I posted previously how the FERC, seemingly impatient over endless negotiations with the Minerals Managment Service (MMS) went ahead and unilaterally asserted their jurisdiction over the OCS.
My co-founder at The Grays Harbor Ocean Energy Company, Burt Hamner, recognized the importance of this and the opportunity created, and quickly filed applications for 7 marine energy projects in 6 states. The FERC published and opened the applications for comment with surprising speed. At the end of January, just before the comment period closed, the MMS filed a protest to all the applications, arguing that the FERC lacks jurisdiction on the OCS.
Now the FERC has issued its first preliminary permit entirely outside state waters to a subsidiary of Ocean Power Technologies (OPT) in a move clearly in further defiance of the MMS. The FERC order [pdf] permits Oregon Wave Energy Partners II, LLC to study the feasibility of installing 200-400 PowerBuoys producing up to 100MW. The proposed project site is "located in the Pacific Ocean about 3 to 6 miles off the coast of Lincoln County, Oregon."
The MMS filed a protest against the issuance of this permit which the FERC evidently rejected early in its order:
Regarding the specific MMS objections to its claim of OCS jurisdiction, the FERC was terse, believing that the MMS had raised no new issues or avenues of argument not previously addressed:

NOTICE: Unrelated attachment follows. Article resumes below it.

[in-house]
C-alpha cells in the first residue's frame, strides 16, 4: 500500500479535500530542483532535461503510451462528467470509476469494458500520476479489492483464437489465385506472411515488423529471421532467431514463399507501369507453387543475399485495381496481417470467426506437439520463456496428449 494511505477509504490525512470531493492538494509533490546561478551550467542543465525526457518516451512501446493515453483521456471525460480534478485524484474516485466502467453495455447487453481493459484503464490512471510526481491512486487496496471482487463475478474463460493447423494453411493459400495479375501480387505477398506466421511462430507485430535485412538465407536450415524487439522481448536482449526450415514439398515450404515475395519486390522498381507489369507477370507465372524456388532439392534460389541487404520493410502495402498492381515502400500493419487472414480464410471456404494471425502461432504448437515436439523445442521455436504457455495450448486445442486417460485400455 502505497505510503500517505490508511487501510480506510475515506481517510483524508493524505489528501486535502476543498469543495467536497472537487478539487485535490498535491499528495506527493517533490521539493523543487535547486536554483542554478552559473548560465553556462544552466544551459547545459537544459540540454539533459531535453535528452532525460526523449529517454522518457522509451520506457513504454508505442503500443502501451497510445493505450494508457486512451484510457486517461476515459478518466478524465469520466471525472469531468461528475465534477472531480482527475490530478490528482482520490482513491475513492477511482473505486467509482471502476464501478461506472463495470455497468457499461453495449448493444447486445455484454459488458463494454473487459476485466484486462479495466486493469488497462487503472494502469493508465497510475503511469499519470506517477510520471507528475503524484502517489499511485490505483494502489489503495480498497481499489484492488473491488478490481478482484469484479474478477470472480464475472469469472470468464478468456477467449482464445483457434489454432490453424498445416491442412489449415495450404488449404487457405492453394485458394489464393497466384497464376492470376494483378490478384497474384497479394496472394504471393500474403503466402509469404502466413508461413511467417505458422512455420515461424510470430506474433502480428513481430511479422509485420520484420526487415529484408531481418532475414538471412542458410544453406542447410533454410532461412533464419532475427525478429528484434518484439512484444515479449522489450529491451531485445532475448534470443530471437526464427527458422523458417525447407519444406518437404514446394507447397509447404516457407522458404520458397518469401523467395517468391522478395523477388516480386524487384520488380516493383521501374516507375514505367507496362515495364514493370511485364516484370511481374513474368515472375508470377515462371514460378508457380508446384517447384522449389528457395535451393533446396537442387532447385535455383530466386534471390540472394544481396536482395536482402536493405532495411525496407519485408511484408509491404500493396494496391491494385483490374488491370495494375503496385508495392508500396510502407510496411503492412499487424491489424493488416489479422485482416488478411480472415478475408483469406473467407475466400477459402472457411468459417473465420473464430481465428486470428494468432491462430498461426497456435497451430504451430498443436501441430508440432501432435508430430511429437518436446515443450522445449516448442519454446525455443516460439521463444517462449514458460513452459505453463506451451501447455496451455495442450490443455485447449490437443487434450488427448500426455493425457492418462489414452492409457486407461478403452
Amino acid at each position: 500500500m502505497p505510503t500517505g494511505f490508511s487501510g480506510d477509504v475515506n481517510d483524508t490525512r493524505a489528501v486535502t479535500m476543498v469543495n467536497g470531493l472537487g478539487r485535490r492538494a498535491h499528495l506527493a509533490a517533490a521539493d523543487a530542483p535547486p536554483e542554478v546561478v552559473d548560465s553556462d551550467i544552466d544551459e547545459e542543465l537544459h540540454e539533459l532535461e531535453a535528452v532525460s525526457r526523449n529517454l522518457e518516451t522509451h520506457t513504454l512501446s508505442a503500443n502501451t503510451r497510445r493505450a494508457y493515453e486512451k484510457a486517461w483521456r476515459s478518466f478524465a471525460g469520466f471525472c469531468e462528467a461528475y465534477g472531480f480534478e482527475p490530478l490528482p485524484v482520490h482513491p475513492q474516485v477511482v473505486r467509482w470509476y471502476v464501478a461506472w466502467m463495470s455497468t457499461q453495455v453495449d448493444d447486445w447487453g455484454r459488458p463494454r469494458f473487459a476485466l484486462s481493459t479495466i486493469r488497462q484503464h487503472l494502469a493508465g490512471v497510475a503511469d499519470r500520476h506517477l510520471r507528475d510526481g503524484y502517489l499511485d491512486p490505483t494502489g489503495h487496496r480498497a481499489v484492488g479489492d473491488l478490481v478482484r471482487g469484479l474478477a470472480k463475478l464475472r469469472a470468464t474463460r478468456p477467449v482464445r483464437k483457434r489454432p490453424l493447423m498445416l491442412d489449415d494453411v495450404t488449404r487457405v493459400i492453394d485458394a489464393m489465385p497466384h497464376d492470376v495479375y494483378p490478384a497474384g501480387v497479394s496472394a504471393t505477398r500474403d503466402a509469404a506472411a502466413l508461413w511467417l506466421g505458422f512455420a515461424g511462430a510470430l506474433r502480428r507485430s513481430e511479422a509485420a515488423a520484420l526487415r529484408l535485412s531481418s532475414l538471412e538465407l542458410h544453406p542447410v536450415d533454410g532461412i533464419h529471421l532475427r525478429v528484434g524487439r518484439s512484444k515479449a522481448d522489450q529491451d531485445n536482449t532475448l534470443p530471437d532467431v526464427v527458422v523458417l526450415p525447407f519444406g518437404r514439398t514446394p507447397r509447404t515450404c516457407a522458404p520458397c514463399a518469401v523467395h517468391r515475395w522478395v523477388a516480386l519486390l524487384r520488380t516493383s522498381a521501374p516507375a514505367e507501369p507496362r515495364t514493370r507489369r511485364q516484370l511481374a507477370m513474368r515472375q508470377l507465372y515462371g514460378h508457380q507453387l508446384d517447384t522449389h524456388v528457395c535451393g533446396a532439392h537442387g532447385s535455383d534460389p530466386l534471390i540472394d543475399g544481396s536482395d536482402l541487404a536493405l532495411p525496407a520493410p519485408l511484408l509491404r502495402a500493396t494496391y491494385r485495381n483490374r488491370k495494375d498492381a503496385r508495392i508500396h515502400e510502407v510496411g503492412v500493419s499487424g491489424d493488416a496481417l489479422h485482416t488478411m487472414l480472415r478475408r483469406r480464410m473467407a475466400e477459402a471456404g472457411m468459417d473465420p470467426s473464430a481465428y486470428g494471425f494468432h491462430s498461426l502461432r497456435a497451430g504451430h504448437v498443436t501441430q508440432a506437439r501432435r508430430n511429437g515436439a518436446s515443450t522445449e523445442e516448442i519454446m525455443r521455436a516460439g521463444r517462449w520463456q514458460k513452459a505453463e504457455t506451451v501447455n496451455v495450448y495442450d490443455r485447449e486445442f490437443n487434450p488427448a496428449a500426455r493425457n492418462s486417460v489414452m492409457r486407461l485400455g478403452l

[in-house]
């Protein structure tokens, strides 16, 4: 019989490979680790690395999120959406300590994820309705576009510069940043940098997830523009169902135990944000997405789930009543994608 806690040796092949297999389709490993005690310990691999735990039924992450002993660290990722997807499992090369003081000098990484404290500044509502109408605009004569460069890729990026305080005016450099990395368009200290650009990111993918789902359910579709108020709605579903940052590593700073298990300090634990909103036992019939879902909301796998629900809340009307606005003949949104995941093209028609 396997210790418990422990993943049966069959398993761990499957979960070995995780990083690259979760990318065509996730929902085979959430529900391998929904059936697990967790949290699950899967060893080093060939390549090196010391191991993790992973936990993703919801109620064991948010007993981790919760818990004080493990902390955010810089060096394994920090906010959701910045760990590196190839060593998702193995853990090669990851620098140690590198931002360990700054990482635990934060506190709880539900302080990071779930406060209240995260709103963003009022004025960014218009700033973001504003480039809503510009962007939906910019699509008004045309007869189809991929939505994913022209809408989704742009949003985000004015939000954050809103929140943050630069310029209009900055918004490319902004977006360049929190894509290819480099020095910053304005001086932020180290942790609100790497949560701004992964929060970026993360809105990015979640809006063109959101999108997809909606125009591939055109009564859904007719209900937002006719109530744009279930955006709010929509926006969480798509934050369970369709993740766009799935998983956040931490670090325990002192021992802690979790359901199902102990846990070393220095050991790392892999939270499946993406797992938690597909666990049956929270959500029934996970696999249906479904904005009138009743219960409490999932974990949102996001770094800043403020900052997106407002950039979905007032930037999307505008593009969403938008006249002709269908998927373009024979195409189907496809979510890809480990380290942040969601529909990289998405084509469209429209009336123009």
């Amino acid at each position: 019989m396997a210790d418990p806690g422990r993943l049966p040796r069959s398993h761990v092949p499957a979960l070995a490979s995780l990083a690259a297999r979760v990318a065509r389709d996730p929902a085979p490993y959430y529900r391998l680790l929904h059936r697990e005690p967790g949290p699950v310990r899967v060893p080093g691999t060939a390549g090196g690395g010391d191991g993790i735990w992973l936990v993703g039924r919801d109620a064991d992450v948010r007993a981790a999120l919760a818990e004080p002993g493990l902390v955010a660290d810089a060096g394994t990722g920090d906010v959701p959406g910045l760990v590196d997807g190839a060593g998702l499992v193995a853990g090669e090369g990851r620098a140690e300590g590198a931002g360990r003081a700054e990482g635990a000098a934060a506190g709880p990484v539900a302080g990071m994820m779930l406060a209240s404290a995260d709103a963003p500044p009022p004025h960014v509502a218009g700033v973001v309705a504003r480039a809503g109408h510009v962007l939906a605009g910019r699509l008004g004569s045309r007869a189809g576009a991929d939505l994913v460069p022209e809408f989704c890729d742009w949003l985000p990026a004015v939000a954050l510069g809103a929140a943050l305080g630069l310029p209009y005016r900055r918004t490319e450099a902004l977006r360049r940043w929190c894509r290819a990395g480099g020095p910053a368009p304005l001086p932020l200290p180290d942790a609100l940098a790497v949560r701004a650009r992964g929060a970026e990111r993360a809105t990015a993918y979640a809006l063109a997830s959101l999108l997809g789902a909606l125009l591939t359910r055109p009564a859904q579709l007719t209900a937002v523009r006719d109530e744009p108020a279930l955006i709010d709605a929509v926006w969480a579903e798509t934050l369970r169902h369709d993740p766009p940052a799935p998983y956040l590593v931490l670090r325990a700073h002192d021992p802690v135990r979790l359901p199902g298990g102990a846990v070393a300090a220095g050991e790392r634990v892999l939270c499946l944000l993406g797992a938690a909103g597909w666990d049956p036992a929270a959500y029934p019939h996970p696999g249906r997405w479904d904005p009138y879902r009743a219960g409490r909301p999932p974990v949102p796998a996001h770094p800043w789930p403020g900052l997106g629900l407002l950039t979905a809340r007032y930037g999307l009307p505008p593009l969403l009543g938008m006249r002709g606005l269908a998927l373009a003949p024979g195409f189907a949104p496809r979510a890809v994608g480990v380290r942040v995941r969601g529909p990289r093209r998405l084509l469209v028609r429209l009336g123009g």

The portion of the proposed project beyond 3 nautical miles from shore would be located on the Outer Continental Shelf (OCS). In its comments, MMS questioned the Commission’s jurisdiction over hydropower projects located on the OCS.
Section 4(f) of the FPA authorizes the Commission to issue preliminary permits for the purpose of enabling prospective applicants for a hydropower license to secure data and perform acts required by FPA section 9 which in turn sets forth the material that must accompany an application for license. The purpose of a preliminary permit is to preserve the right of the permit holder to have first priority in applying for a license for the project that is being studied. Because a permit is issued only to allow the permit holder to investigate the feasibility of a project while the permittee conducts investigations and secures necessary data to determine the feasibility of the proposed project and to prepare a license application, it grants no land-disturbing or other property rights.
As to the comments from MMS questioning the Commission’s jurisdiction to issue permits for hydropower projects on the OCS, the Commission explained in detail why its jurisdiction extends to projects located on the OCS in Pacific Gas & Electric Company. [125 FERC ¶ 61,045 (2008) [pdf]]
The PG&E decision cited above by the FERC rejected reconsideration of the earlier issuance of preliminary permits March 13, 2008 for two substantially similar projects in California off Humboldt and Mendocino counties. These wave projects were a collaborative effort by PG&E and Finavera and the sites encompassed both state and federal waters, straddling the 3-mile territorial sea boundary. (Both projects are now in question due to decisions by regulators and by Finavera.)
The FERC appears to be leaving the door open to the preliminary permit not necessarily trumping the MMS claim to preside over the issuance of leases. In the PG&E decision the FERC states:
Although the Commission’s authority to issue preliminary permits derives from its licensing authority, Interior’s rehearing request is at least arguably not ripe for review. The PG&E preliminary permits, themselves, do not affect the OCS. As discussed earlier, the issuance of the preliminary permits to PG&E does not authorize the placement of any test devices on the Pacific Ocean, including on the waters above the OCS.